Nice article, and interesting use of CONTEXT_INFO.
Be careful that nothing else depends on CONTEXT_INFO though! (Overwriting CONTEXT_INFO could have unintended impact on other routines that rely on session information stored there.)
While not suitable for deletions or for minimally-invasive auditing, another approach to passing in data to a trigger is to use an INSTEAD OF trigger on a view:
Create a view that returns all the table columns, plus adds an additional "parameter" column or columns.
Then you can create an INSTEAD OF INSERT trigger (or INSTEAD OF UPDATE) on the view.
This allows you to perform the insert into the view (instead of the underlying table), providing values for the "parameter" column--and the trigger has the ability to read the "parameter" column.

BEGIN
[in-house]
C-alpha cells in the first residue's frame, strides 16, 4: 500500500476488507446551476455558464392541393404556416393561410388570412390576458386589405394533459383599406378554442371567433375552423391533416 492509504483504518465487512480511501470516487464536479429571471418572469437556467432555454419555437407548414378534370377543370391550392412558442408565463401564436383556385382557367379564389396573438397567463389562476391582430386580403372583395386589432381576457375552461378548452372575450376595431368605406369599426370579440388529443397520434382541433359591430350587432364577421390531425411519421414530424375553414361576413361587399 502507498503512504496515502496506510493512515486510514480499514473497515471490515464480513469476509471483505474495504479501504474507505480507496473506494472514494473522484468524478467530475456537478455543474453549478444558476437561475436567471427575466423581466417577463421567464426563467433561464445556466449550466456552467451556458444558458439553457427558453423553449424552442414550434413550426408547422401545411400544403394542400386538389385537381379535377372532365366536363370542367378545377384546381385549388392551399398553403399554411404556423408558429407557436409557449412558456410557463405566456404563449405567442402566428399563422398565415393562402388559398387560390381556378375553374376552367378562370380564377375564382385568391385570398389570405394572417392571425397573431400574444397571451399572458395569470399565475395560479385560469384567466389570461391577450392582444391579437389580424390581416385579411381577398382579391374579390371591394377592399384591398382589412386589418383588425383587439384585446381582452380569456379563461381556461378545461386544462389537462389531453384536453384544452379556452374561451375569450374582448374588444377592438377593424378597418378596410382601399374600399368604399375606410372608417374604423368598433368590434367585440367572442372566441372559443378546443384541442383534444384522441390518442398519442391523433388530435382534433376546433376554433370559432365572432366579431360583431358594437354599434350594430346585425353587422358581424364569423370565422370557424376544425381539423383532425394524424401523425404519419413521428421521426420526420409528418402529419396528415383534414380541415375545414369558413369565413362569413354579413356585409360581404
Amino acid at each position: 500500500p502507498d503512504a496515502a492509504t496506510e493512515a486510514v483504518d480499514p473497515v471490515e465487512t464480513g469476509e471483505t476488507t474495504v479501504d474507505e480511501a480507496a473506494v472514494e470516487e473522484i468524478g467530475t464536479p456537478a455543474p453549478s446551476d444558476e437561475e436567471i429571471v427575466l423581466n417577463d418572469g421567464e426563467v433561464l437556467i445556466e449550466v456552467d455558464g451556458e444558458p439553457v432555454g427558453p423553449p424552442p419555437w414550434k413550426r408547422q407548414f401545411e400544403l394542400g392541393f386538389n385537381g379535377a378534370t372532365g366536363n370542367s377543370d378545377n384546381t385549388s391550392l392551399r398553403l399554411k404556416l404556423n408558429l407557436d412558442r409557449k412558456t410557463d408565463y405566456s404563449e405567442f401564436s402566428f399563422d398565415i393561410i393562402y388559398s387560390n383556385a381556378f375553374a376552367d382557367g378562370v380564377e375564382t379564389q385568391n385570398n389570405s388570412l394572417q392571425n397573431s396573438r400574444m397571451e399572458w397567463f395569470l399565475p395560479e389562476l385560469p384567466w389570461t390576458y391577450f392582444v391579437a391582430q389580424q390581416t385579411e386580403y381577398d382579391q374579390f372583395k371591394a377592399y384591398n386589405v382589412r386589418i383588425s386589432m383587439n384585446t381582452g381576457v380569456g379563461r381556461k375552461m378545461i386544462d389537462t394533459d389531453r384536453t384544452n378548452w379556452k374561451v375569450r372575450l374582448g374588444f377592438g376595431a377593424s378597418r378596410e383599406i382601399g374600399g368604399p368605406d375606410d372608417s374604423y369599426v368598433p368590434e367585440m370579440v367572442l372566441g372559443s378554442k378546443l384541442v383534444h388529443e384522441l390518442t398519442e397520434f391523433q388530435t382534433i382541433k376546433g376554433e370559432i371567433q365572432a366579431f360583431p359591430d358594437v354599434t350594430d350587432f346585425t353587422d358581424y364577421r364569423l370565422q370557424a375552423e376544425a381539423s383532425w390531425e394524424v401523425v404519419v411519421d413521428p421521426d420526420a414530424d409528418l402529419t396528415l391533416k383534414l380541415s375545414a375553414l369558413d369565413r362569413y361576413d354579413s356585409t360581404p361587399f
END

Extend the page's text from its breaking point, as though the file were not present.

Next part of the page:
(To clarify, the "parameter" column doesn't really get stored anywhere or returned by the view: it is in the view solely to allow a parameter value to be passed in on updates or inserts.)
This approach assumes SQL 2005, but provides the benefit of efficiently passing in parameters for each row (as opposed to per-execution), and allows the parameter(s) to be of any data type.
This approach doesn't do any good for deletes, and is probably not ideal for minimally-invasive passive auditing...but I've used it extensively with great success.